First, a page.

All guests who present themselves are to be welcomed as Christ.
–Rule of Benedict, Ch. 53
Welcoming Our Guests as Christ
Our guesthouse ministry is the primary ministry of the monks at Holy Cross Monastery. We welcome around 3,000 guests each year on individual, directed, and group retreats.
We are a monastic guesthouse. The quiet and openness that our guests so value arise out of the balanced life of the monastic community, grounded in a rhythm of regular worship and a commitment to lifelong conversion to the monastic way of life as expressed in the Rules of St. Benedict and our founder, James Huntington. We strive to live faithful lives of integrity, hospitality, generosity, mercy, and open-heartedness. We hear regularly from our guests that those are the same qualities that they seek in their times of retreat, and we believe that that they find them here because we are engaged in that search ourselves.
Our guesthouse ministry is the natural extension of the life that we live as Christian monastics. In his Rule, St. Benedict urges the monastic community to receive all visitors as Christ. Without guests, our ability to seek and serve God would be impoverished.
Because of this conviction, we welcome all who seek rest, beauty, quiet, respite, and fellowship, from any faith or none at all. We find in the diversity of our guests a richness that both nourishes and challenges us—and both of those are good things!
Although we do not observe strict silence all the time, we do try to create an atmosphere that is conducive to prayer, quiet reflection, and the slow emergence of the inner life. As such, we offer much more silence than most people experience in their daily lives. Although silence does sometimes threaten our comfortable sense of ourselves in the world, through regular immersion in periods of silence, we have come to see it as a luxury, a gift, and a witness we can offer to a noisy world.
We offer a wide variety of programming and retreats in the guesthouse, though we prioritize programs that help retreatants to deepen their relationship with God in the service of inner transformation. In building our retreat offerings, we strive to balance the interests and competencies of our community (both monastic and regional) with the great needs we see in the Church and the wider society. We currently focus on the following areas:
Prayer & Contemplation
Prayer is the beginning and end of the spiritual life. Through prayer God draws us ever deeper into the heart of Love that beats at the core of all creation. Purity or unity of heart is the goal of every Christian life, and it is unity of heart that we seek, which is to say the uniting of our entire being—body, mind, spirit, heart—centered in love on the one who gives and sustains our life. We offer many retreat programs that provide tools and frameworks for deepening one’s prayer life.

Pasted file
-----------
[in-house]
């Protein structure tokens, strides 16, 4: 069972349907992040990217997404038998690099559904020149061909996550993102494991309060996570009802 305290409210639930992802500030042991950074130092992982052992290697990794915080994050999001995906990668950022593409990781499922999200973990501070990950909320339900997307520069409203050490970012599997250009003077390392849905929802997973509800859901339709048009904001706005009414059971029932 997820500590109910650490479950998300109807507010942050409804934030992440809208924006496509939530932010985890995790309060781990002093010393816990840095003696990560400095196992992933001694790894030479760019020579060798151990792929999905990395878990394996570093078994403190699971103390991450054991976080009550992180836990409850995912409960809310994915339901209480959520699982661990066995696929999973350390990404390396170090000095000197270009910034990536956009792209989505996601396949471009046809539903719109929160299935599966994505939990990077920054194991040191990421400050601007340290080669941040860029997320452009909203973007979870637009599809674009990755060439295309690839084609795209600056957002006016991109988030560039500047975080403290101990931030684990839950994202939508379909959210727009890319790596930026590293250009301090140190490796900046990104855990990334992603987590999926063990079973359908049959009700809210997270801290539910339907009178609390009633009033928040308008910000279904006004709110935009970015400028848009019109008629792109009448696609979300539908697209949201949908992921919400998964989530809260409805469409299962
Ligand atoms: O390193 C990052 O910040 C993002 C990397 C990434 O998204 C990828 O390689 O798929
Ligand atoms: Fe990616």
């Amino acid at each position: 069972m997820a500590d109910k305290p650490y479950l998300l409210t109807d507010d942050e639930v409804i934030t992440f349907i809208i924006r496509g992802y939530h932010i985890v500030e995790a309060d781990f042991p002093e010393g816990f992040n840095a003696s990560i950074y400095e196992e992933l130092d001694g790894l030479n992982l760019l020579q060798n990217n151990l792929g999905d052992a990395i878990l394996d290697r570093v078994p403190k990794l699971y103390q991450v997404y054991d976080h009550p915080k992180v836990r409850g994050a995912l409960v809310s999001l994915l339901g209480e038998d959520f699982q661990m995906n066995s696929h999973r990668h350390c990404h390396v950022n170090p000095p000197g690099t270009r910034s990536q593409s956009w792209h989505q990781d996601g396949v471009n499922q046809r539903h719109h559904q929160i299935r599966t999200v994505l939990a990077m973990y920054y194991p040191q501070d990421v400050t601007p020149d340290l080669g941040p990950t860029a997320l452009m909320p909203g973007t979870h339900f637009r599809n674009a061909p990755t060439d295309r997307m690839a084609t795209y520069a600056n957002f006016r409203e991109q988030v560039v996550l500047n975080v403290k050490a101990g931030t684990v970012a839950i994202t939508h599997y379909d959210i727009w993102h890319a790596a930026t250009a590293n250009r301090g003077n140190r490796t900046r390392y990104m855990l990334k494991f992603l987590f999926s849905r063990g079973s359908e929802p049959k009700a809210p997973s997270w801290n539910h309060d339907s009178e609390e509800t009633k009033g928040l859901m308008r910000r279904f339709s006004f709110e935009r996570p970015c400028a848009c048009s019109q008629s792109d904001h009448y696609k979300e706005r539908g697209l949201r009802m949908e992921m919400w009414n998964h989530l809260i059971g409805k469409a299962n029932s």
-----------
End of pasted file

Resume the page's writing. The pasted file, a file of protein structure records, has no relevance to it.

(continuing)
Recognizing that beauty is an intrinsic part of the spiritual life, Benedictines, and monastics in general, have long been known for their art, most of it quite practical in origin and nature. Most of our brothers are engaged in some kind of creative work, including painting, photography, textiles, calligraphy, music, and writing. We believe that the flowering of creativity is a sign of spiritual and emotional health, and that, as such, creative engagement can lead us to ever greater health and wholeness. We offer many programs to facilitate artistic practice as spiritual discipline.
As monks and Christians we are not called to remove ourselves from the world. And, indeed, the world flows through the monastery. God has given us this time and this place as the theatre for our conversion. We believe that the witness of our monastic life is vital to this historical moment as an antidote to the division and violence that plague our world. We do not accept the fallacy that contemplation and action are opposed to one another. Rather, we see contemplation as the foundation of social action, and social action as the natural result of the life of prayer. We offer programs to give rest to those working for social change and to stir up and equip all of us to continue to work for the flourishing and healing of the whole creation.
Mission & Outreach to the Local Church
Benedictines take a vow that includes stability, which has traditionally been understood as stability of place. We seek to be rooted and through that rootedness to grow deeply in this home God has given us. From this understanding of stability, we see an obligation and an opportunity to serve as a resource for the local Church. We are working on efforts to provide opportunities for the local Christian community to continue to deepen and develop their faith, to learn from monastic tradition and spirituality, and to help us remain connected to the community in which we are planted.
U I D O G
That in all things God may be glorified.